- Take part in as many fringe activities as you can. There’s no better way to meet colleagues in a relaxed atmosphere. You can share your passions over food and drink if it’s a meal, learn about the history of a new place, and so on.
- Resist the temptation to skip sessions. True, there are talks that may be totally pointless to you, but more often than not you can still learn something new.
- Make an effort to approach new people to expand your network. It’s very comforting to see colleagues you already know, but try not to spend all your time with them. Having said that, I wouldn’t recommend going on a frenzied race to shake hands with everyone. Fewer contacts with whom you can actually talk for a while are probably better than small talk with a ton of people.
- Keep the conference booklet or guide close. Not only does it contain the programme and practical info about the city and venue, but most importantly, it has a list of attendees. Mark those you’ve talked to and add a note about how/when you’ve met them (eg during the city tour or at a dinner), otherwise you may forget who they are after a few days seeing so many different people. This will make it easier to connect with them on LinkedIn, Twitter or via email after the conference.
- Arrive a day early or stay a day longer if your personal life and/or work situation allows it. You’ve already made it to a new place, so you might as well take advantage and explore beyond the conference venue. If this is held in a country where any of your working languages is spoken, more of a reason to extend your stay. Anything to squeeze in some informal CPD, right?
All in all, METM18 was a good first translation conference. I have decided to explore different ones until I find the best match for me, but one thing is for sure: every time I leave my comfort zone I land on the winning end of things. Sometimes it’s knowledge, other times it’s new contacts, but what I gain every time is the certainty that I have it in me to tear down whatever barriers I imagine might be outside the comfort of my computer screen.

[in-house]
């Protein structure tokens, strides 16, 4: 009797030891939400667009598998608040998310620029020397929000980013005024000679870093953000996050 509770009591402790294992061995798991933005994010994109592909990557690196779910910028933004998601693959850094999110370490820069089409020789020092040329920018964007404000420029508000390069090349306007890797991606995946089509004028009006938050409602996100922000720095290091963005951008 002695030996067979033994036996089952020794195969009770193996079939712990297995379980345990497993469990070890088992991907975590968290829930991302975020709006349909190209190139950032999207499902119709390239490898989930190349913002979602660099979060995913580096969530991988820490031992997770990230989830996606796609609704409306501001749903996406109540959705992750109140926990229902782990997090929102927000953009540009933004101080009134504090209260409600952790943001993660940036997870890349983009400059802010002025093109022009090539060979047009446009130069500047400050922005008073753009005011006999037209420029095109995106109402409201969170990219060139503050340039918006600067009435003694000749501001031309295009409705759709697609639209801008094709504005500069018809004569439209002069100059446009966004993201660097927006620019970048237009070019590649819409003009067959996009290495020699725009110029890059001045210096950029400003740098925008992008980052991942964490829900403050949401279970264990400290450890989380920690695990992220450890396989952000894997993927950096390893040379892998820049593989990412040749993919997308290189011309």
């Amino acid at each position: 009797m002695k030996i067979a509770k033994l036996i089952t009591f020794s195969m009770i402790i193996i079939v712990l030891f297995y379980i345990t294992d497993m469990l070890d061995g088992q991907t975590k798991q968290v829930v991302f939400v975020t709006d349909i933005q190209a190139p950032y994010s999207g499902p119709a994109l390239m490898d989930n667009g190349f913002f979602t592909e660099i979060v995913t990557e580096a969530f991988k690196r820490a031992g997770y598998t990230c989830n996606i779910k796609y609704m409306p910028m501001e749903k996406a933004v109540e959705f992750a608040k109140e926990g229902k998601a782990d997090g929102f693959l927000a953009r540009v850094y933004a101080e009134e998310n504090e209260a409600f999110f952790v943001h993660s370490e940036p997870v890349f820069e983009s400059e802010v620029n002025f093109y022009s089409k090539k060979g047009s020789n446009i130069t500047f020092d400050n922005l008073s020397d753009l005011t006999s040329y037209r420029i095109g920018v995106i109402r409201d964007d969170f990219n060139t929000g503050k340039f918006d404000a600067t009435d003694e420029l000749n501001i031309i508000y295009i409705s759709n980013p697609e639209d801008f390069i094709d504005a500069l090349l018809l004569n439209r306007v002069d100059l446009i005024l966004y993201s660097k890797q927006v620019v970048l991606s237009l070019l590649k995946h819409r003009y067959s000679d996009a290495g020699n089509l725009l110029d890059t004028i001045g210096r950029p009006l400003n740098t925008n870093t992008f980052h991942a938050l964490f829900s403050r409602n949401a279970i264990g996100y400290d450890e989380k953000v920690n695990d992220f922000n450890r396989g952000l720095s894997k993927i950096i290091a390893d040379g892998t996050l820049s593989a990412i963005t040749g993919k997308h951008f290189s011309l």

Do you remember the first conference you attended? Did you make the best of the experience? Maybe you’re planning to go to one for the first time? Share away!
Thank you for this interesting and balanced review. I’ve wondered about joining at MET for a while. I think that attending the conference would be too tricky for the next few years (small toddler), which seems like the highlight of membership, do maybe in a few years time. I did read once that it’s specifically recommended for translators living in the Mediterranean region, so do you still find it helpful being a member even though you live in the UK?
No, living in the UK isn’t a problem. I think the ‘Mediterranean’ is more related to your working languages than to where you’re based. That being said, there were a few colleagues whose language combinations were English + other Central European language and still found it useful. The practical parts are definitely orientated towards English as a target language, but other topics apply to all.
Thanks for reading =).